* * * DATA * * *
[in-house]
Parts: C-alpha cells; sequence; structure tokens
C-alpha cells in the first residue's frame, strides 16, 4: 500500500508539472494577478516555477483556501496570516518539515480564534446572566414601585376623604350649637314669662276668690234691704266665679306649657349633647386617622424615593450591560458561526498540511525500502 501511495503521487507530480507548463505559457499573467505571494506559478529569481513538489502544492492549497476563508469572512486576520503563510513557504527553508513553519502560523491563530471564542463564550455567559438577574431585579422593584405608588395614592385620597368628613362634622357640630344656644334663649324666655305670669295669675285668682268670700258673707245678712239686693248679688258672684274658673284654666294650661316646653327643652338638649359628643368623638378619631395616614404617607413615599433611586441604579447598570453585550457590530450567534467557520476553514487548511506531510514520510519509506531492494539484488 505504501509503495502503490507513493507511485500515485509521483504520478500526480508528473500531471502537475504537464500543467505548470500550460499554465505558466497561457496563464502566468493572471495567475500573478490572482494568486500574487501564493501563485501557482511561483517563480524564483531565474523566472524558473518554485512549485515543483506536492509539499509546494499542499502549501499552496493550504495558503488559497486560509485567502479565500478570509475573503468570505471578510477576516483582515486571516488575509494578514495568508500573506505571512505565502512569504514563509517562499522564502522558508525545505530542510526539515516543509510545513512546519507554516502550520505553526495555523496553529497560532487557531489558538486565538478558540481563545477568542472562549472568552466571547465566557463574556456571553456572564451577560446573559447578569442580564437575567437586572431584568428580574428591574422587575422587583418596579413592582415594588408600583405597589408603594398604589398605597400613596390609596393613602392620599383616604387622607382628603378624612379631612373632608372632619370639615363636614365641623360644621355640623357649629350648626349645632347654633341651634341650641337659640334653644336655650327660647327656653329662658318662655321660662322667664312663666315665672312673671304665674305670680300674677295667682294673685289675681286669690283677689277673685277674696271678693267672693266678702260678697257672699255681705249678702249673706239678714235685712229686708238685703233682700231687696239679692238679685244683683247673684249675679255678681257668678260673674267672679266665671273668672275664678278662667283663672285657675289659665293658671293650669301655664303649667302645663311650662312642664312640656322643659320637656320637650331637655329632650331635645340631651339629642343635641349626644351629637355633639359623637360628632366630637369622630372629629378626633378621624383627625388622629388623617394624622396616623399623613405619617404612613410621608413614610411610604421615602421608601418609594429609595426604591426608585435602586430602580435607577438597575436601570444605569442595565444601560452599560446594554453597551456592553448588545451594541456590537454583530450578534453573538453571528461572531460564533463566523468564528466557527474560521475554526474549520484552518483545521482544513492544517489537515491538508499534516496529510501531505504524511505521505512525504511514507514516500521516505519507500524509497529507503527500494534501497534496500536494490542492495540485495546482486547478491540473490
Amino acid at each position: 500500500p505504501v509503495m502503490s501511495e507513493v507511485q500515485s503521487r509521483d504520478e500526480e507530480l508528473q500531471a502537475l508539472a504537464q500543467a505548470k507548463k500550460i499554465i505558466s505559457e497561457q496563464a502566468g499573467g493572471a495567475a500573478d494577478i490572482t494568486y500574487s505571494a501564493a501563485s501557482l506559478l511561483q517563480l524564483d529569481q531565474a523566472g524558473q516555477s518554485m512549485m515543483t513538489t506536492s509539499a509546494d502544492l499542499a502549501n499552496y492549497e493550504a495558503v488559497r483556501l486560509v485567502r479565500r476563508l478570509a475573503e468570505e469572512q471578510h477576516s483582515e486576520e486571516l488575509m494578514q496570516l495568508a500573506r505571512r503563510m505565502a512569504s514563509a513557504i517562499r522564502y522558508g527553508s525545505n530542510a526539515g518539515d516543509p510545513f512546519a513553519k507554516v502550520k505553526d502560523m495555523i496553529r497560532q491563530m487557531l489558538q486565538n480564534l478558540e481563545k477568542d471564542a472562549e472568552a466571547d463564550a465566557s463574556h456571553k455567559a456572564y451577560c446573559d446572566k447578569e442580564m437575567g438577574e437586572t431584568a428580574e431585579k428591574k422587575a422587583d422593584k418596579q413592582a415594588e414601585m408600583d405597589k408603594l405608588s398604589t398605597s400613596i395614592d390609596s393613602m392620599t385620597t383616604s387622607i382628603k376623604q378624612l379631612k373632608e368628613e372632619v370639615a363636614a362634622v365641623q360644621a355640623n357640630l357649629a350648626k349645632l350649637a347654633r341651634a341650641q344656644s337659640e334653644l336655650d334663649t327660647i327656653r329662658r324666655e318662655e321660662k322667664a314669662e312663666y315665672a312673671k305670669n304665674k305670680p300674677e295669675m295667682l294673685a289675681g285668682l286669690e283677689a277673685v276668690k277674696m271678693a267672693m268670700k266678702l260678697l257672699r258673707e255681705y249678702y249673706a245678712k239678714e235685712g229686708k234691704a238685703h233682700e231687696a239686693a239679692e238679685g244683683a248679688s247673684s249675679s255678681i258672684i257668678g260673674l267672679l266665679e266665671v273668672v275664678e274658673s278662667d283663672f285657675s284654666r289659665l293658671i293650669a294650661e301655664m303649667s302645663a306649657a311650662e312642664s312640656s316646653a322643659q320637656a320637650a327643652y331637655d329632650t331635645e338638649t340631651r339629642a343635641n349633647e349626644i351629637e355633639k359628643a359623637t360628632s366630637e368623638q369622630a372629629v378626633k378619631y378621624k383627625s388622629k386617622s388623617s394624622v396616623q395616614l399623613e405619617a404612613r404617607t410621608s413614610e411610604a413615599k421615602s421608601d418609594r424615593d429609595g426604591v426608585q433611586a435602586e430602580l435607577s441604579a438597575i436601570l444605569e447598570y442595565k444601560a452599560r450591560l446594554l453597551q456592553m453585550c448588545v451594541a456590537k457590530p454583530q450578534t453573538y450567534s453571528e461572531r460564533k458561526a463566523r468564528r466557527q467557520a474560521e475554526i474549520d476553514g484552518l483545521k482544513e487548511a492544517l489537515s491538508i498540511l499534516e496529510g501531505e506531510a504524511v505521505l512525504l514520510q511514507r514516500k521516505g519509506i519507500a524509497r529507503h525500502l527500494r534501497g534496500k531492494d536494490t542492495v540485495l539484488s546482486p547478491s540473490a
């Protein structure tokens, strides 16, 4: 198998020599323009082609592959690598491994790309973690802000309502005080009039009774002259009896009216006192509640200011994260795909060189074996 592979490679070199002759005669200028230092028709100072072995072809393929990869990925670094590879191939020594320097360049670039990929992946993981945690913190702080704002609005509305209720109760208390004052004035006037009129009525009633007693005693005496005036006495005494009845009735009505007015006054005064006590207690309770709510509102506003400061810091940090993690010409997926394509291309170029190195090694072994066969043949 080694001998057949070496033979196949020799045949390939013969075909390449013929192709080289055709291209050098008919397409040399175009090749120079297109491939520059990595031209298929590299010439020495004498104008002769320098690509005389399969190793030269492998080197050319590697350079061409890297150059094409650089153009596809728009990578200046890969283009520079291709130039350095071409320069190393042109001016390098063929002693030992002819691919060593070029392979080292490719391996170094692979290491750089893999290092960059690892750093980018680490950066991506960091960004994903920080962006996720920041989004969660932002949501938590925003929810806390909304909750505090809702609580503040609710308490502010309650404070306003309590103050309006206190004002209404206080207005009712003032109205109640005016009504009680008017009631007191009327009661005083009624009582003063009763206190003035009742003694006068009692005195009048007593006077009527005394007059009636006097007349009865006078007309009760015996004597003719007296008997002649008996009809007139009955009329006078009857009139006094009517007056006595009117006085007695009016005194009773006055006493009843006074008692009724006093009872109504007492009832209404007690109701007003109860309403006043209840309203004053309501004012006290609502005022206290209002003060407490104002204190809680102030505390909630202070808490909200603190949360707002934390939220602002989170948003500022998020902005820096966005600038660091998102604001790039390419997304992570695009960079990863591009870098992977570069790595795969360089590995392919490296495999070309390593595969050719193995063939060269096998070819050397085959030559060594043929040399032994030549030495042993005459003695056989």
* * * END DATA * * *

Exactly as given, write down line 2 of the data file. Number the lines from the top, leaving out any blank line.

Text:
Parts: C-alpha cells; sequence; structure tokens